I’d also recommend this excellent analysis by Danny Nelson on what these various lawsuits reveal about the closeness of Alameda Research and FTX.
Elsewhere, Bankman-Fried’s successor as CEO of FTX, John J. Ray III, had basically a grand old time testifying before the House Financial Services Committee about how poorly run the company was under its prior leadership. Jesse Hamilton recaps the highlights here.
FTX’s other travails
FTX continues to enjoy a troubled bankruptcy process. In its first bankruptcy hearing, its attorneys argued that the names and other information tied to the exchange’s creditors should be withheld for now, contrary to normal bankruptcy practices.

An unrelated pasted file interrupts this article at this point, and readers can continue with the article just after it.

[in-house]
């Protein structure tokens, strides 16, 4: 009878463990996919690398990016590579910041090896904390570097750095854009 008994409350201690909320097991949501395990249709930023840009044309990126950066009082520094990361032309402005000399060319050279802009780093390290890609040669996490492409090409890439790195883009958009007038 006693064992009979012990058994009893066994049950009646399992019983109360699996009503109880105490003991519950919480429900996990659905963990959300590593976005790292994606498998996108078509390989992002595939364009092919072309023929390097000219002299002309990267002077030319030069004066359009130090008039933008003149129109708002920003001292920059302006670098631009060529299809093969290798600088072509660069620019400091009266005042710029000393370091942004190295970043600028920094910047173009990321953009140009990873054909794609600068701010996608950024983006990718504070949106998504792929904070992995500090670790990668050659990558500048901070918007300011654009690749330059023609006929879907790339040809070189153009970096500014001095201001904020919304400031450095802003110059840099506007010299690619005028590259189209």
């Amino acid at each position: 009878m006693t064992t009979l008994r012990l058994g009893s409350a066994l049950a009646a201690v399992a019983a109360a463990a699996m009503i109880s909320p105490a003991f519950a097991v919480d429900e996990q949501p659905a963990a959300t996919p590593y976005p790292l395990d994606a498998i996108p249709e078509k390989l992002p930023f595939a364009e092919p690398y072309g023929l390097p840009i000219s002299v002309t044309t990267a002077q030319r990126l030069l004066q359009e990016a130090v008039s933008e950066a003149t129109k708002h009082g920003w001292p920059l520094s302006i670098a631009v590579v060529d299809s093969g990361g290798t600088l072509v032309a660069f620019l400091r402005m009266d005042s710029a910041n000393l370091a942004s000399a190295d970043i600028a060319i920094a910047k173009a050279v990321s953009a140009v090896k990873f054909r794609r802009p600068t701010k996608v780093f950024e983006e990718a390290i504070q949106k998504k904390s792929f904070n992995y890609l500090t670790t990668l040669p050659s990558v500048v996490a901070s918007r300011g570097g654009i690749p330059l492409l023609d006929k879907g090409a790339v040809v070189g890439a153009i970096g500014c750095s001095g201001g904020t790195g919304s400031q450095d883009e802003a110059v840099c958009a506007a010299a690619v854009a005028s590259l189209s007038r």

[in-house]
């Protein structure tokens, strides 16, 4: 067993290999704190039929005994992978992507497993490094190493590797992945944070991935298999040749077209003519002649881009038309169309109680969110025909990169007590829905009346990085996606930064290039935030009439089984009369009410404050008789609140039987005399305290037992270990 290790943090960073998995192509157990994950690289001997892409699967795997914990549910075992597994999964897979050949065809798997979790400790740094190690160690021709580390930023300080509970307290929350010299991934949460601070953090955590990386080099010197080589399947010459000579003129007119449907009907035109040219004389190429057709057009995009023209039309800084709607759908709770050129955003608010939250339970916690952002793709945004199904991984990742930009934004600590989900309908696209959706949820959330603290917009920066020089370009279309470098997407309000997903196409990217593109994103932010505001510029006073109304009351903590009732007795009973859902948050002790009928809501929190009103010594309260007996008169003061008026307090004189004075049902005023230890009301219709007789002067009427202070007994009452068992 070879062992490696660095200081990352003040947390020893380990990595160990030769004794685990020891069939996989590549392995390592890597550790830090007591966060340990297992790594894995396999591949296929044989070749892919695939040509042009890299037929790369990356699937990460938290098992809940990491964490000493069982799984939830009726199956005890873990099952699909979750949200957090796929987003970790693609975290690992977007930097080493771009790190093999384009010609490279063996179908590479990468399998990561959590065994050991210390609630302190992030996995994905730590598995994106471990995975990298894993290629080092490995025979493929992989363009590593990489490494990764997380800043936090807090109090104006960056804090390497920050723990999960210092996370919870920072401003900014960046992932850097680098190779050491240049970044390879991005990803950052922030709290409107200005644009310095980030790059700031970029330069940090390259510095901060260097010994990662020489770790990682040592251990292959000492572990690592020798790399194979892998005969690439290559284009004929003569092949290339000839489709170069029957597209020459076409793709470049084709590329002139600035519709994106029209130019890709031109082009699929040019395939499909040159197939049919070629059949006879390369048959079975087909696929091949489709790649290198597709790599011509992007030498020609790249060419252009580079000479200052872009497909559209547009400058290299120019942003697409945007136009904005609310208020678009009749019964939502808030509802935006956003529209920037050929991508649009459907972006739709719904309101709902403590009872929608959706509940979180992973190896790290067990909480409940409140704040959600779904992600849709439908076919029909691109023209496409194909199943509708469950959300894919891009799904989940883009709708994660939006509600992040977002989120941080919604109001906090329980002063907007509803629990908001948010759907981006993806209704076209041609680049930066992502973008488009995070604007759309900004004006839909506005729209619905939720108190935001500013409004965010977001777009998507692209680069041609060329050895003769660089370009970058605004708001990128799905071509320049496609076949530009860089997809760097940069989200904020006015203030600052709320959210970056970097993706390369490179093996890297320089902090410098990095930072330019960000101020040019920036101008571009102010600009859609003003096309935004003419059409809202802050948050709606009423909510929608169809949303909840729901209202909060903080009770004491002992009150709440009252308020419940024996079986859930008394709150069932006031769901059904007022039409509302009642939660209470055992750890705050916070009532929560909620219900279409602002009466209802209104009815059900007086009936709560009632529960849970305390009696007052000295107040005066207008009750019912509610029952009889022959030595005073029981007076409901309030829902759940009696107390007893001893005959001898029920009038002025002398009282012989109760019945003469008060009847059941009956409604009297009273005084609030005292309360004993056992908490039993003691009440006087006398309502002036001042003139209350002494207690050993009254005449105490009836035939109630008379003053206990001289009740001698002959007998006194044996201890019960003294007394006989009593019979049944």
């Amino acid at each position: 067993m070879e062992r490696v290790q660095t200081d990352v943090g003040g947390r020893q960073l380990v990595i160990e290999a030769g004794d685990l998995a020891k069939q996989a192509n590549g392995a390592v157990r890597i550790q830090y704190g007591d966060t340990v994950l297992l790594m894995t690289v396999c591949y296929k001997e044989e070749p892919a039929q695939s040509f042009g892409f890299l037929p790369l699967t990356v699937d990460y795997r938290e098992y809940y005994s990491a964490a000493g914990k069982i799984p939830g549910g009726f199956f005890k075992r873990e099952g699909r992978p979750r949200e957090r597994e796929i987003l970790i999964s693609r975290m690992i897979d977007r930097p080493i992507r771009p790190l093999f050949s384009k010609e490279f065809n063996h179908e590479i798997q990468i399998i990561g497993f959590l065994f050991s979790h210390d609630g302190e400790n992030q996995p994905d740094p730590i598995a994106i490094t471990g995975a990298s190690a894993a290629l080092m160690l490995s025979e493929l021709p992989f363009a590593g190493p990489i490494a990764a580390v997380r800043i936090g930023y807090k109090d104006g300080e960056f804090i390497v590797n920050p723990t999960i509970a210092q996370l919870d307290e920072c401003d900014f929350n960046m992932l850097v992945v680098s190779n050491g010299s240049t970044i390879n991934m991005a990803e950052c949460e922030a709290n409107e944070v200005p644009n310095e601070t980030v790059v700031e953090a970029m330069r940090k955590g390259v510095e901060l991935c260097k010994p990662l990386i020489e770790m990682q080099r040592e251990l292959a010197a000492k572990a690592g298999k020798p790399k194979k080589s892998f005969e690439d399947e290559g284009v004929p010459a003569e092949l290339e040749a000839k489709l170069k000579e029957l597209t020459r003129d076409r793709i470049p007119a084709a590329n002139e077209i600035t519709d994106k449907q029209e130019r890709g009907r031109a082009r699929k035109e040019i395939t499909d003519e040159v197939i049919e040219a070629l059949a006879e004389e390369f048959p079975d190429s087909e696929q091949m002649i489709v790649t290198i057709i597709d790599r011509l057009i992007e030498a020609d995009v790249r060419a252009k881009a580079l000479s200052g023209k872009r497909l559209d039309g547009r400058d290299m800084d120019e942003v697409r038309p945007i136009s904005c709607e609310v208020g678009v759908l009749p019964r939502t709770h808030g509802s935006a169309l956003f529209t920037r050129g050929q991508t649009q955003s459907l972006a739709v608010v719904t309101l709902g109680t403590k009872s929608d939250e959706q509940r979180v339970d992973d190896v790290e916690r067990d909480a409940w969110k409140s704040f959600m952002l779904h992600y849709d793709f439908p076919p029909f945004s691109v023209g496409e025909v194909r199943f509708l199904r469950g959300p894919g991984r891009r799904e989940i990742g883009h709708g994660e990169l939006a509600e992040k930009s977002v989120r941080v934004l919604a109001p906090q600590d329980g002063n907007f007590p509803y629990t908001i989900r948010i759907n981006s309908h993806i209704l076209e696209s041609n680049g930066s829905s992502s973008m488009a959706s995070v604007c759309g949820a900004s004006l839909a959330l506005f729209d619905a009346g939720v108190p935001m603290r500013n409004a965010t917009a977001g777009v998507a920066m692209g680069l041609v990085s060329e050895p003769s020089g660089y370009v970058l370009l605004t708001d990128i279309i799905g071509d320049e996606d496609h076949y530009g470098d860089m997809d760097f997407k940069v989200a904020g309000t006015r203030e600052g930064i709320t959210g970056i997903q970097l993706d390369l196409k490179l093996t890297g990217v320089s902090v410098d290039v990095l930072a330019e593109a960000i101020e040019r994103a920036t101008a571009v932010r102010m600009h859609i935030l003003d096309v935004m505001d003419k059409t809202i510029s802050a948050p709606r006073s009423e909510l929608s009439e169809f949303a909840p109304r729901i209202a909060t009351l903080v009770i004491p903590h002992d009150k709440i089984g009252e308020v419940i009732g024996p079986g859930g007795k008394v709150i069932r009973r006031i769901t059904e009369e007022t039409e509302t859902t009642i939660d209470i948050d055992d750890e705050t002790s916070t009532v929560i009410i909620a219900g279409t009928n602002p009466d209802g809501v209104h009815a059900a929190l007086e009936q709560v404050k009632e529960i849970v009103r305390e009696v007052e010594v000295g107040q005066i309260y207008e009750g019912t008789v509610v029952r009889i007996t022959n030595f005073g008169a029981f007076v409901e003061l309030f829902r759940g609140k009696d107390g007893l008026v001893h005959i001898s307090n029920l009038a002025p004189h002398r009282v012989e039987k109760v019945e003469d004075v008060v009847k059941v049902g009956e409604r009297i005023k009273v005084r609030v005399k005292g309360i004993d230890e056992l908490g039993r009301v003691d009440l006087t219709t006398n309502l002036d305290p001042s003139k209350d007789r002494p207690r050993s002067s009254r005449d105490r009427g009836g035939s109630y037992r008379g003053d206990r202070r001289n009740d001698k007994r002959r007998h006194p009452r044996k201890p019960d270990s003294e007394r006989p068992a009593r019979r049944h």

Late last week, a number of news organizations, including Bloomberg, Dow Jones, the New York Times and the Financial Times, filed to join the bankruptcy case in order to argue that – at the least – the names of the creditors should be released.
“Debtors claim that their ‘customer list, and related customer data, is an important and valuable asset of the Debtors and the Debtors maintain their customer list in strict confidence,’” the filing said. “They also claim that ‘Public dissemination of the Debtors’ customer list could give the Debtors’ competitors an unfair advantage to contact and poach those customers and would interfere with the Debtors’ ability to sell their assets and maximize value for their estates at the appropriate time.’”